For over two decades, electrodes implanted in the brain have made it possible to electrically measure the activity of individual neurons. While the technology has continued to progress over the years, the implanted probes have continued to suffer from poor recording ability brought on by biocompatibility issues, limiting their efficacy over the long term.
It turns out that size matters: In this case, the smaller the better. Researchers at the University of Texas at Austin have developed neural probes made from a flexible nanoelectronic thread (NET). These probes are so thin and tiny that when they are implanted, they don’t trigger the human body to create scar tissue, which limits their recording efficacy. Without that hindrance, the threadlike probes can work effectively for months, making it possible to follow the long-term progression of such neurovascular and neurodegenerative diagnoses as strokes and Parkinson’s and Alzheimer’s diseases.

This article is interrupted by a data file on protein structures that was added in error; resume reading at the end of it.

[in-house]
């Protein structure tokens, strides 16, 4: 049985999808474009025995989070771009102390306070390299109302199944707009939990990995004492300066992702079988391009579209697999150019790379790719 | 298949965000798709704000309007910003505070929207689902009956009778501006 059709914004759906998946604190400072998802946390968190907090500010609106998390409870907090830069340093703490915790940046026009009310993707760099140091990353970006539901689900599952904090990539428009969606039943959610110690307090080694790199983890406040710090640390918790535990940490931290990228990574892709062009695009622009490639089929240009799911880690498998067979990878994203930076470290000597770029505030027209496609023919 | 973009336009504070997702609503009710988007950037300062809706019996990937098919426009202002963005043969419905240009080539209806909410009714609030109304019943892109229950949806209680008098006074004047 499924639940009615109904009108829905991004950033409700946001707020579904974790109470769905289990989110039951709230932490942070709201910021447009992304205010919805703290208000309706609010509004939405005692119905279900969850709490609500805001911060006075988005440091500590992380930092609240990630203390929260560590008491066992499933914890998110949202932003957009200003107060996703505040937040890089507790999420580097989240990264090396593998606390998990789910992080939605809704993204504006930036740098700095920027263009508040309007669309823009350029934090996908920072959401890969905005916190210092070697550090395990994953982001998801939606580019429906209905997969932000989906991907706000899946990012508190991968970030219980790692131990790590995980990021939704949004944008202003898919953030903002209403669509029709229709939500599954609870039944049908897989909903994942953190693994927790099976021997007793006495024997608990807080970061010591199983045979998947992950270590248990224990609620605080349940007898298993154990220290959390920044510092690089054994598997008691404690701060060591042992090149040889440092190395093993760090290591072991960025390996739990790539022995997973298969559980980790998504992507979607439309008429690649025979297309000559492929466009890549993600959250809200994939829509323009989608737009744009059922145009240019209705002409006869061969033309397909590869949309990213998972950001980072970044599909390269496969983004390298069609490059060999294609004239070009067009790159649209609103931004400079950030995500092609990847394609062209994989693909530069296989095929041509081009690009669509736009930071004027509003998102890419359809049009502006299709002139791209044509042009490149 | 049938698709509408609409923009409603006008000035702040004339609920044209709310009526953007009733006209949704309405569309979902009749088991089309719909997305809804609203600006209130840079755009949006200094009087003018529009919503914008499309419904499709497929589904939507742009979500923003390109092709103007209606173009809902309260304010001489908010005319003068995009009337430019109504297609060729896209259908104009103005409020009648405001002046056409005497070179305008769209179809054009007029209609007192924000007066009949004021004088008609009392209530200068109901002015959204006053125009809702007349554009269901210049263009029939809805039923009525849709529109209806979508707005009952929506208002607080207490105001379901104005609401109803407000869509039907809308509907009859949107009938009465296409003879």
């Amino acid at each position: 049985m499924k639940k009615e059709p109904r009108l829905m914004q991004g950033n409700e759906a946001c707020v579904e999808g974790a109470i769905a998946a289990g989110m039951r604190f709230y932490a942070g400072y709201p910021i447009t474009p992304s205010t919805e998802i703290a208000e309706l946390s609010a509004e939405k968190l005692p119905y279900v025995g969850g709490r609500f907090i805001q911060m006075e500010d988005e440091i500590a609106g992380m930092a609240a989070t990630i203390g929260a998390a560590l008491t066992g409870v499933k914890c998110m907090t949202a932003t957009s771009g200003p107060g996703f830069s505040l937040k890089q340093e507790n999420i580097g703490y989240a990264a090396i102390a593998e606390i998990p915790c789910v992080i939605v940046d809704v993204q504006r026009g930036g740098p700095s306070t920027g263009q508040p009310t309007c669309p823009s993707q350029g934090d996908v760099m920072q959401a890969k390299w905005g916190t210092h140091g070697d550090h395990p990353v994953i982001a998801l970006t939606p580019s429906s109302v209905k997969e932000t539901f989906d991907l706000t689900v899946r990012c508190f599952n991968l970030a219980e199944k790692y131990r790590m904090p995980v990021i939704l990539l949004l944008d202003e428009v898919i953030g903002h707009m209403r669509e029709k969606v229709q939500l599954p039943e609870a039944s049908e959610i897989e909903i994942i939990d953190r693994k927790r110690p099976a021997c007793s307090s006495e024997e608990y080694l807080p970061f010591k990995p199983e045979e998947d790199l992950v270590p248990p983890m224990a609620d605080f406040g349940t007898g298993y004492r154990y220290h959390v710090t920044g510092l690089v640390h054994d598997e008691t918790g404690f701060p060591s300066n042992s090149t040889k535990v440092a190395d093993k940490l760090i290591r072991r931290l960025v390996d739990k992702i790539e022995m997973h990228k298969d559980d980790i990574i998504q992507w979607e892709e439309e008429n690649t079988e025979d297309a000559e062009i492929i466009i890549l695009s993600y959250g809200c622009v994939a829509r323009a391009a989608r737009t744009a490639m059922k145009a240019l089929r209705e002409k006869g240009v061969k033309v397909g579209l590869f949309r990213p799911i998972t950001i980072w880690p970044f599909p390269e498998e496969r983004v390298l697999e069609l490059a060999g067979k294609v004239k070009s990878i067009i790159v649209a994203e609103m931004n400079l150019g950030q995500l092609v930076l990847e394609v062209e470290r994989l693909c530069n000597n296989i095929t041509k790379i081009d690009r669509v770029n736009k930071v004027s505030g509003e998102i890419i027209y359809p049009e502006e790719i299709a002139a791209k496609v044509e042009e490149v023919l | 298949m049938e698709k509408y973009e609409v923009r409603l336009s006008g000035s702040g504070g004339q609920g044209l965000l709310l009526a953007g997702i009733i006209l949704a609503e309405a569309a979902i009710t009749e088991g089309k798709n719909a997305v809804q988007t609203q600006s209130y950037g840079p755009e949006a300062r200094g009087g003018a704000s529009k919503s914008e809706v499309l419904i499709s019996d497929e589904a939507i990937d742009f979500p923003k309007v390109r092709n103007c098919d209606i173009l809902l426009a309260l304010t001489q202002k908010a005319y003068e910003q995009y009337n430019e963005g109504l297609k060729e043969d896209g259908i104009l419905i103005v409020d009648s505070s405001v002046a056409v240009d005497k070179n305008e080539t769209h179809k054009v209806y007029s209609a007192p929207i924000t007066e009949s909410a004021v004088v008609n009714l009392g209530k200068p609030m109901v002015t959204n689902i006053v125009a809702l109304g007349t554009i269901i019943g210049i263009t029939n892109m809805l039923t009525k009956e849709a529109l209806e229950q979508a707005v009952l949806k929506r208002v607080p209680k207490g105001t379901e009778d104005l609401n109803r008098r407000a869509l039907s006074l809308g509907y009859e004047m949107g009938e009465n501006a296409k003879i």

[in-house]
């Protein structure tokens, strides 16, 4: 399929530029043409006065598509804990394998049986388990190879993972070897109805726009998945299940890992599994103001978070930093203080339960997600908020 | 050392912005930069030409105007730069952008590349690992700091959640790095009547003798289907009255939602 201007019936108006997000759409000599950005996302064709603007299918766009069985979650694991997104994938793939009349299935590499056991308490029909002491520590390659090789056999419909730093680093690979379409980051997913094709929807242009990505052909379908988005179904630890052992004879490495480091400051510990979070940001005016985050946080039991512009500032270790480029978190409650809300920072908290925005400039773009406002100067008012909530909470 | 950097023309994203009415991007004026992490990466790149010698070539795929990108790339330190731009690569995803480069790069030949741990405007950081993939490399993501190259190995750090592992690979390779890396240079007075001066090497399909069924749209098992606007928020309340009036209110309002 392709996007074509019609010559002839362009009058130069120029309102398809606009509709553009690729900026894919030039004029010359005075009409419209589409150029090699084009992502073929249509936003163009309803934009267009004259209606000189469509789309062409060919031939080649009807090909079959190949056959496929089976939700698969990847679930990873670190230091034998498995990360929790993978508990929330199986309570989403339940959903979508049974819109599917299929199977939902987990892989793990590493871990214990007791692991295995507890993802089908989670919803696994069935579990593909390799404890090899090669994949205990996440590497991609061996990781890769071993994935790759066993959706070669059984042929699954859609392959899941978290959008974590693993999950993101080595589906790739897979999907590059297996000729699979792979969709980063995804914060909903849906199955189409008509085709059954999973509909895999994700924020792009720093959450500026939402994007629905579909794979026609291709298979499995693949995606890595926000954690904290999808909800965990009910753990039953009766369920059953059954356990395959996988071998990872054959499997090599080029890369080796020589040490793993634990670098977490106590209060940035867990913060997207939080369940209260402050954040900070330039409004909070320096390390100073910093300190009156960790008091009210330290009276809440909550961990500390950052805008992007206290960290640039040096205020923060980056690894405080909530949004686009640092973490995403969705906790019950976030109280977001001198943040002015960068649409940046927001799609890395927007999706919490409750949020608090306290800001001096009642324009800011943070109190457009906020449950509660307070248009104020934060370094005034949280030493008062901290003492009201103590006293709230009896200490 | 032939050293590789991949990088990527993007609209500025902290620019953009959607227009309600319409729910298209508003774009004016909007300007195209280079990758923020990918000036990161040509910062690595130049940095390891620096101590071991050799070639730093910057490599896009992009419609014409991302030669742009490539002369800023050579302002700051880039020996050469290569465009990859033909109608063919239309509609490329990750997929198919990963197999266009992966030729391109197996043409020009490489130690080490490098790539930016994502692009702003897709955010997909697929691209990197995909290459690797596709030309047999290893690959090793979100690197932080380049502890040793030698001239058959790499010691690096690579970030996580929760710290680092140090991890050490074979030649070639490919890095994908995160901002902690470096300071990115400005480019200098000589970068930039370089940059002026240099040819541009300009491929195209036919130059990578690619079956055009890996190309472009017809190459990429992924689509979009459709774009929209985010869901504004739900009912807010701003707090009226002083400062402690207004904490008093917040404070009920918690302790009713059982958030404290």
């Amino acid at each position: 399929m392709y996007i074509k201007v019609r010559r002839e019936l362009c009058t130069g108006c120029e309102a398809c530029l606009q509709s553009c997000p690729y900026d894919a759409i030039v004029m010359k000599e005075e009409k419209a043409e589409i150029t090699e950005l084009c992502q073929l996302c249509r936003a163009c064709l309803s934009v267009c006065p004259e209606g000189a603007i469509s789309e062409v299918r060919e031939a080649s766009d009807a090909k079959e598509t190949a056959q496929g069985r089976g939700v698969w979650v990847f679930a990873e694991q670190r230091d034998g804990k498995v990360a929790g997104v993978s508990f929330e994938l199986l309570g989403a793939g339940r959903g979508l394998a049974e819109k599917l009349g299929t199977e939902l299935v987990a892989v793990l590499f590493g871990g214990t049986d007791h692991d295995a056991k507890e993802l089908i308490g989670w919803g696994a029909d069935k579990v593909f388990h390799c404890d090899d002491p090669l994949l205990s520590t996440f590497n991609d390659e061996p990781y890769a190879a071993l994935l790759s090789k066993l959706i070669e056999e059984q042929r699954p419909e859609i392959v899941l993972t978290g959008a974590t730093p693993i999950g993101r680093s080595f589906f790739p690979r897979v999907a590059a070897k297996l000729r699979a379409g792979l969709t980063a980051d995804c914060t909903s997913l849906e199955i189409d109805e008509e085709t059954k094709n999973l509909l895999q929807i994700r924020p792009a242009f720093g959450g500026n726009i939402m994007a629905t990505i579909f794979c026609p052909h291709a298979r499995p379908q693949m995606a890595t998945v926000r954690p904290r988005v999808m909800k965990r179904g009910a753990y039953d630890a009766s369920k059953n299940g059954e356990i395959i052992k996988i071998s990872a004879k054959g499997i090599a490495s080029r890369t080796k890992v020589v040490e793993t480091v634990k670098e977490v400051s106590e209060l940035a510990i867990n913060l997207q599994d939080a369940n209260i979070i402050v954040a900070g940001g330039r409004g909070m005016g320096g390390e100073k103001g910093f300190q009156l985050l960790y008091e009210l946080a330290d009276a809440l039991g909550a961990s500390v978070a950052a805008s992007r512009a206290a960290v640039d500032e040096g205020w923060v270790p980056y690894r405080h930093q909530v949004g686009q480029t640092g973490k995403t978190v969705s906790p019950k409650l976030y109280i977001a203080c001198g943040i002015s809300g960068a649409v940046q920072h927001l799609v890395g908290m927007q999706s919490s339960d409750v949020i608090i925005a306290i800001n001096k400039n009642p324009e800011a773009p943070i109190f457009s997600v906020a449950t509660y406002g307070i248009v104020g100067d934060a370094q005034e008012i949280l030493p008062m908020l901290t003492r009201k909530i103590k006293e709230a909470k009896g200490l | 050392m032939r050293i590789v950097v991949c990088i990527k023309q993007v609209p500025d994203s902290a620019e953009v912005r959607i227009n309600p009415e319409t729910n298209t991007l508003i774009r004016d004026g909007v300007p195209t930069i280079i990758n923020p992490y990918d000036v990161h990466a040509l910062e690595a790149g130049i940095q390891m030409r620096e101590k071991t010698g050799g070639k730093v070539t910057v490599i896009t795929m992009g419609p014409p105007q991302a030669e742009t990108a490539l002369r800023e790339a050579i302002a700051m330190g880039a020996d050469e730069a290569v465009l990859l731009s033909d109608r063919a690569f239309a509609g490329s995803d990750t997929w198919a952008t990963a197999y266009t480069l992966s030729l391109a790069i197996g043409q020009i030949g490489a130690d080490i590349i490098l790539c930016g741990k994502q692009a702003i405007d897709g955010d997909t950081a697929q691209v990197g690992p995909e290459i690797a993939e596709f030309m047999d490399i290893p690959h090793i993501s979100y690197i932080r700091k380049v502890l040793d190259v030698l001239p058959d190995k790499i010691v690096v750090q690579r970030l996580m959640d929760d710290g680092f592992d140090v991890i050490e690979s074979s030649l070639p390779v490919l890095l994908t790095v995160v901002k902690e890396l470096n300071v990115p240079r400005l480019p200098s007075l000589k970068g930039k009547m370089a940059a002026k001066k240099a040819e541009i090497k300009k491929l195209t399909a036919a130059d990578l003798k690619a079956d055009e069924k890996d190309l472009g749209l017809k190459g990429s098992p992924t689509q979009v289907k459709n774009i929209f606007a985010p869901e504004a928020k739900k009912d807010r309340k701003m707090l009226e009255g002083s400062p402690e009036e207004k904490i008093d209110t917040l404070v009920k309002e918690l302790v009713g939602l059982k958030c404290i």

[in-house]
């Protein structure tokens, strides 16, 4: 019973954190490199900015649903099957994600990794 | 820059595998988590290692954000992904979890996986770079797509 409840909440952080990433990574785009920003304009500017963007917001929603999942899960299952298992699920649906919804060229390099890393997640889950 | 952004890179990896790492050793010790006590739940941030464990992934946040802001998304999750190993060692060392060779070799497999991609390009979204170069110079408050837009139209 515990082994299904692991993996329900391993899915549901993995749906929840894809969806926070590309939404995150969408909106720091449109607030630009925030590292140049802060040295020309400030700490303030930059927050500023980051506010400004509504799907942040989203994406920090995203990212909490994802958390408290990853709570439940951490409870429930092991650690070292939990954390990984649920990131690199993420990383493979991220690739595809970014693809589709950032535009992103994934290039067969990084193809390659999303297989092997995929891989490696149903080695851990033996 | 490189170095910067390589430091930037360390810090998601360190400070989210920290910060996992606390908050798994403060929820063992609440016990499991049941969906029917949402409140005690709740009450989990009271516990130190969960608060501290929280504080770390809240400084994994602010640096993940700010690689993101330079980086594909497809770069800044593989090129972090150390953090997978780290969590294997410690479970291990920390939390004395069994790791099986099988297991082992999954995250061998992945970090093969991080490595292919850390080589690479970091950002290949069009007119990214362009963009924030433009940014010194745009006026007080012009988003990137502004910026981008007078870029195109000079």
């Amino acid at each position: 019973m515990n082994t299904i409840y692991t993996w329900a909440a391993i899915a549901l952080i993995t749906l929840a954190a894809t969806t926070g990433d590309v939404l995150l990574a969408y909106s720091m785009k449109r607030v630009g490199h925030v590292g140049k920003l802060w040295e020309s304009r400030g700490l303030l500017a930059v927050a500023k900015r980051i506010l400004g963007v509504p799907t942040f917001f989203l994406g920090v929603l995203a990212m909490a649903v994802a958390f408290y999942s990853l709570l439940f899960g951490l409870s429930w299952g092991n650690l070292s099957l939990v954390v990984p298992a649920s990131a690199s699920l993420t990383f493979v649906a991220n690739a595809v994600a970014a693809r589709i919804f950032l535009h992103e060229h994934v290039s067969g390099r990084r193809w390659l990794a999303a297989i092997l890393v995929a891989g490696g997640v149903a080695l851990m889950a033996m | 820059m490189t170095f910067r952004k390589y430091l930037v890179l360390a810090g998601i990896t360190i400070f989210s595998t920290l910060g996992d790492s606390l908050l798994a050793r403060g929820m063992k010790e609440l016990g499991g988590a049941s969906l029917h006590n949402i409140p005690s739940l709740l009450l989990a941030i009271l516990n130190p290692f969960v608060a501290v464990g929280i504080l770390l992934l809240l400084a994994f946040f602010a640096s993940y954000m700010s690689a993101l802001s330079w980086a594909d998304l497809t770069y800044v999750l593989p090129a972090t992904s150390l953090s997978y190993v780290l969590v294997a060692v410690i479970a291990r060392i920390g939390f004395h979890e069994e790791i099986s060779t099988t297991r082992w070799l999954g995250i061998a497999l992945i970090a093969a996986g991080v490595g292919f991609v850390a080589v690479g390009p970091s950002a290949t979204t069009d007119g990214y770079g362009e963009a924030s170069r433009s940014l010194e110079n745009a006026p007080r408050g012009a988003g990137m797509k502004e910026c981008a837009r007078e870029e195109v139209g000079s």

In research described in the journal Science Advances, UT researchers fabricated the multilayered nanoprobes out of five to seven nanometer-scale functional layers with a total thickness of around 1 micrometer.